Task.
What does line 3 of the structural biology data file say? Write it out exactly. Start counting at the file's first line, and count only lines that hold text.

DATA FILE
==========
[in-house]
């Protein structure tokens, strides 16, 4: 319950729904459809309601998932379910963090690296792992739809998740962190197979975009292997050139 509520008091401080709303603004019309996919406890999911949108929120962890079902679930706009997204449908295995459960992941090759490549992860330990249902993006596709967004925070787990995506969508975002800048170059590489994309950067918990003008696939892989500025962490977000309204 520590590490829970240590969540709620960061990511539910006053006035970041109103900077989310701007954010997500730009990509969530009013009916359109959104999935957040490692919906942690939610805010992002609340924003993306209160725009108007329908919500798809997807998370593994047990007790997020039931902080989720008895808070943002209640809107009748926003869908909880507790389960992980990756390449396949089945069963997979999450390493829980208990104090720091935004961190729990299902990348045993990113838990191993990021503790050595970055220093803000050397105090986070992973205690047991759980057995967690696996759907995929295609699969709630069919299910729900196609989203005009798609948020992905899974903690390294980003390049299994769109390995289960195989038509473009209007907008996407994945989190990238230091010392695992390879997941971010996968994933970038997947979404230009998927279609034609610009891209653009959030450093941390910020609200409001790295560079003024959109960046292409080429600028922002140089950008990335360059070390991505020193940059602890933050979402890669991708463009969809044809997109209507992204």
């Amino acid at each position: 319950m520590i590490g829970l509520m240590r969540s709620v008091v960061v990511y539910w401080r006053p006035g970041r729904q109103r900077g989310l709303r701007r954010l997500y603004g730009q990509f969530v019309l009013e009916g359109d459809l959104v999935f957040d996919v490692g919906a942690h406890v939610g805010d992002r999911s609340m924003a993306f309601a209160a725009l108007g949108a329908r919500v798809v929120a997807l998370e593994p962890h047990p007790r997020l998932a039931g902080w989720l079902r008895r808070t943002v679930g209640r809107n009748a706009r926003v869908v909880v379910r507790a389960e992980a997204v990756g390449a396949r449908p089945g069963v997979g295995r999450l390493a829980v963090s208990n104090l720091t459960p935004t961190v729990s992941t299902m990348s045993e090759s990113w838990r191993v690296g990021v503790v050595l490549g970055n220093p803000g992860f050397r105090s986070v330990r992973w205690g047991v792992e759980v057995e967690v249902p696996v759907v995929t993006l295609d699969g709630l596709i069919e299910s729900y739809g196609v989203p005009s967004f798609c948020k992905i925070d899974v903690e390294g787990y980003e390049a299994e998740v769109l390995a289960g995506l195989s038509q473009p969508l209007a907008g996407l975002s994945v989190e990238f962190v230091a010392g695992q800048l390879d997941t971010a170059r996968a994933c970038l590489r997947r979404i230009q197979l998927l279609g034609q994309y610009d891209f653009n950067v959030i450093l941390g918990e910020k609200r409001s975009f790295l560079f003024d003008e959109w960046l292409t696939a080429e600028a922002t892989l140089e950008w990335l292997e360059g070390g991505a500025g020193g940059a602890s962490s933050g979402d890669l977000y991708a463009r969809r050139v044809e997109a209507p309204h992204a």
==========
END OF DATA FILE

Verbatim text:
């Amino acid at each position: 319950m520590i590490g829970l509520m240590r969540s709620v008091v960061v990511y539910w401080r006053p006035g970041r729904q109103r900077g989310l709303r701007r954010l997500y603004g730009q990509f969530v019309l009013e009916g359109d459809l959104v999935f957040d996919v490692g919906a942690h406890v939610g805010d992002r999911s609340m924003a993306f309601a209160a725009l108007g949108a329908r919500v798809v929120a997807l998370e593994p962890h047990p007790r997020l998932a039931g902080w989720l079902r008895r808070t943002v679930g209640r809107n009748a706009r926003v869908v909880v379910r507790a389960e992980a997204v990756g390449a396949r449908p089945g069963v997979g295995r999450l390493a829980v963090s208990n104090l720091t459960p935004t961190v729990s992941t299902m990348s045993e090759s990113w838990r191993v690296g990021v503790v050595l490549g970055n220093p803000g992860f050397r105090s986070v330990r992973w205690g047991v792992e759980v057995e967690v249902p696996v759907v995929t993006l295609d699969g709630l596709i069919e299910s729900y739809g196609v989203p005009s967004f798609c948020k992905i925070d899974v903690e390294g787990y980003e390049a299994e998740v769109l390995a289960g995506l195989s038509q473009p969508l209007a907008g996407l975002s994945v989190e990238f962190v230091a010392g695992q800048l390879d997941t971010a170059r996968a994933c970038l590489r997947r979404i230009q197979l998927l279609g034609q994309y610009d891209f653009n950067v959030i450093l941390g918990e910020k609200r409001s975009f790295l560079f003024d003008e959109w960046l292409t696939a080429e600028a922002t892989l140089e950008w990335l292997e360059g070390g991505a500025g020193g940059a602890s962490s933050g979402d890669l977000y991708a463009r969809r050139v044809e997109a209507p309204h992204a």